Proverbs 19:11a “The discretion of a man deferreth his anger…..” Harry S. Truman was a wise and prudent man, as well as president. When he received mail or a communication that perturbed him, and he needed to send a reply, he would never immediately place it in the mail. He would write the response and prepare the envelope for sending it, BUT he would not seal and place it in the U.S. postal system until he read it again on the following day. Why? Because another day brings a new and fresh perspective with it. Because he realized that he could hastily send something that he would later regret. Because he may not have all of the facts straight when he sent it. This is indeed the wise decision in making a response.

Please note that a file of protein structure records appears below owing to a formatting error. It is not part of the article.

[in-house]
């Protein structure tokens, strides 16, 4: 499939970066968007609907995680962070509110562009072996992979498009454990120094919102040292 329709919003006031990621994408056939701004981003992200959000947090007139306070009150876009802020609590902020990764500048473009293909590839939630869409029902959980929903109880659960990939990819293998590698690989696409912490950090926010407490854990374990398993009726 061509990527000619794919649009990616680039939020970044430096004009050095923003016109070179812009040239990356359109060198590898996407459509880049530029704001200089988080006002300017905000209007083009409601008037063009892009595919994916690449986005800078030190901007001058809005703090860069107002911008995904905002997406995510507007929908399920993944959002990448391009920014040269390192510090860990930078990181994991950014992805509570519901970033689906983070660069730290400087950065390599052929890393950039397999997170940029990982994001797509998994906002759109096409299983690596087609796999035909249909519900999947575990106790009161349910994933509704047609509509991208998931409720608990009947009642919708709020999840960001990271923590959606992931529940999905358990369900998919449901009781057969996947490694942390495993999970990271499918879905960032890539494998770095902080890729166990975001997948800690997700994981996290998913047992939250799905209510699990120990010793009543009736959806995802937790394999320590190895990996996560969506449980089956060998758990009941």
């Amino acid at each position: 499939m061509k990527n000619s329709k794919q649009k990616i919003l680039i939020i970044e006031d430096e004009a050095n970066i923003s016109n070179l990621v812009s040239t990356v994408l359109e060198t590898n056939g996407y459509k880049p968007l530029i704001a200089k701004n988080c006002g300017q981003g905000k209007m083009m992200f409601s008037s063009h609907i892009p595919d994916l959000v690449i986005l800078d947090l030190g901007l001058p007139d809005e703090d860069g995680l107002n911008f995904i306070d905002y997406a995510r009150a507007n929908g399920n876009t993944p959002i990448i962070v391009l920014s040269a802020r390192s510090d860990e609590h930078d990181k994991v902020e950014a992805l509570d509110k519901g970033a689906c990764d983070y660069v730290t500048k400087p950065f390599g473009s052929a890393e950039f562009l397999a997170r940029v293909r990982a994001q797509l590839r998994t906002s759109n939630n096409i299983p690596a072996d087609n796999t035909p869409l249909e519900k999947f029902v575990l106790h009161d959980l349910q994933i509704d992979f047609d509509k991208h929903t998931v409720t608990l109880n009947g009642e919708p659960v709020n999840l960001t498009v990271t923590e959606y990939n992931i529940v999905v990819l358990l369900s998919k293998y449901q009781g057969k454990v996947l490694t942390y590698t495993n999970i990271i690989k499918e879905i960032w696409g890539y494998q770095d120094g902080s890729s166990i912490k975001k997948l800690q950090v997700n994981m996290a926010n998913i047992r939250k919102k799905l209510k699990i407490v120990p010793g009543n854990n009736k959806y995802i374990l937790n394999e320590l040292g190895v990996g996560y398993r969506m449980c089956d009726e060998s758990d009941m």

How does this apply to us? There is a direct comparison to the way we send mail, but technology has also given us the opportunity to apply Harry’s counsel in a very special way: Electronic-Mail (e-mail) is very convenient. We send them when the time is right for us, and receive replies when the occasion is good for our correspondent. Here is the problem we must be careful about: One way e-mail communications do not allow for dialogue. They are communications that often lack all of the facts and greater picture of the topic at hand. They can contribute to anger, hurt feelings and misunderstandings. How do we avoid these scenarios? By simply holding parameters around our mailings. Use them often in order to convey neutral information, but NEVER send sensitive material that requires dialogue and a face to face meeting or at least a phone call. Know the limitations of e-mail—-this will save us from a lot of hurt feelings, embarrassment, pain, and foolish things said that we wish we could take back. I certainly need to take heed to the wisdom of Harry Truman. How about you?
Ephesians 4:26 “Be ye angry, and sin not: let not the sun go down upon your wrath.” (KJV)